Wednesday, September 02, 2009

Boeuf bourguignon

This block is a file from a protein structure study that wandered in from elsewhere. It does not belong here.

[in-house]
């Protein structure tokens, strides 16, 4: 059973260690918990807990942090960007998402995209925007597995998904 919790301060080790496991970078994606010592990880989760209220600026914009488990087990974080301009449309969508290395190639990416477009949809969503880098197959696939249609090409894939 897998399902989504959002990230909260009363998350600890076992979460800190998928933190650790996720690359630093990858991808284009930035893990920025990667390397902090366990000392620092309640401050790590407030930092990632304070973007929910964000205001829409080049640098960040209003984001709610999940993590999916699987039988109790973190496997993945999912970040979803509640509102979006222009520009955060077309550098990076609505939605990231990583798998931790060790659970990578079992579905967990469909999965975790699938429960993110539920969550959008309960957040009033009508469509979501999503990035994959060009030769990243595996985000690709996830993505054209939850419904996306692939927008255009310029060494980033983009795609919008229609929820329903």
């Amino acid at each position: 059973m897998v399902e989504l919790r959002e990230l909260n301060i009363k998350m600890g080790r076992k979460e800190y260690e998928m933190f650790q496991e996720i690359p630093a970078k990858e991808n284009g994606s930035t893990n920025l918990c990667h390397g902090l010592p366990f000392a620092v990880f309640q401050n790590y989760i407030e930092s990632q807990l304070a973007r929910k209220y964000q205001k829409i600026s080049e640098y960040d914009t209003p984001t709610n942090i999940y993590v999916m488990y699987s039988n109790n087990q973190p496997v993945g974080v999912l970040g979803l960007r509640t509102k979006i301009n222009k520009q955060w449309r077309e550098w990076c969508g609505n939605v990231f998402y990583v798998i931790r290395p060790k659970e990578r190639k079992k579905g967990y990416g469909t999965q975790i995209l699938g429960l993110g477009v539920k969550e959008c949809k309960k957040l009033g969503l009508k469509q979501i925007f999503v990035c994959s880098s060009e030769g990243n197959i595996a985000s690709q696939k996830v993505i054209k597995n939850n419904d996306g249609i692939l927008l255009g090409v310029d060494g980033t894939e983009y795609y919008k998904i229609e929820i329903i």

Everybody who saw the Julia Child movie this past month probably wanted to try to make the boeuf bourguignon that was featured. I haven't even seen the movie yet and I still went ahead and made one, just because I was in the mood from hearing about it constantly. I guess I'm pretty impressionable that way. The New York Times had a good quick version posted last week and I went ahead and made a version of that instead of the amazing but time-consuming Julia Child one. Cheater! But then again, hey, I didn't see the movie. Mine is made in slightly smaller amounts--if you're doing a dinner party, go with the amounts for ingredients listed in the New York Times recipe.Boeuf bourguignon is basically just a delicious beef stew with red wine and mushrooms (yes, that does sound good, keep talking). I started by dicing 1 small onion and sautéing it in my big heavy cast-iron dutch oven together with half a package of bacon, chopped. Cook them until browned, then remove from the pot and set aside.Without cleaning out the pot, add about 1 pound of beef stew meat and brown on all sides. Add in 2 tablespoons flour, stir with beef and let that brown for a minute.Then add in 1 cup of stock--I used chicken but obviously beef would be fine too.Then you add back in your bacon and onions, plus one cup of red wine. I'm a big believer in the whole "don't cook with something you wouldn't drink" school of thought. Also in the "don't cook without drinking, especially if whatever you're cooking would taste better with some of what you're drinking in it."At this point you also need to add in a bouquet garni. This is me giving you advice I did not take myself. A bouquet garni is generally herbs bundled together--fresh parsley, thyme and bay leaf--that you can later fish out and discard after it has seasoned its little heart out sufficiently for your purposes. I did not have fresh thyme. I did not bundle. I just chopped up some parsley and added it in with a bay leaf, which was janky.At this point you just let it simmer gently for 2 hours, stirring occasionally. It cooks itself! So easy. Meanwhile, slice you up a package of mushrooms. Stir them in when you have 30 minutes left in your cooking time. You can serve your delicious stew over any number of different substrates--I actually intended to make a creamy polenta and have it over that but ran out of time and energy. So I went with something like the traditional egg noodles--I used these egg pasta nests and cooked them in a small amount of leftover chicken stock so they would be highly flavored.They looked sort of neat while cooking. I added butter to the stock as well.When the stew is finished, you'll be so stoked about eating because everything will have smelled fragrant and amazing for the last 2 hours.By the way, I did have leftovers and ended up reheating them into a more traditional beef stew--put cut up potatoes and carrot at the bottom of an oven-proof covered dish, added some extra stock, then put the rest of the boeuf bourguignon over the top of that. Let it cook at 350 in the oven for about an hour then stirred in 1/2 cup frozen green peas to cook for another 5 minutes. I also added a tiny drizzle of balsamic vinegar right before serving to perk up the flavor. If it's too saucy, you can reduce it on the stovetop over higher heat, uncovered.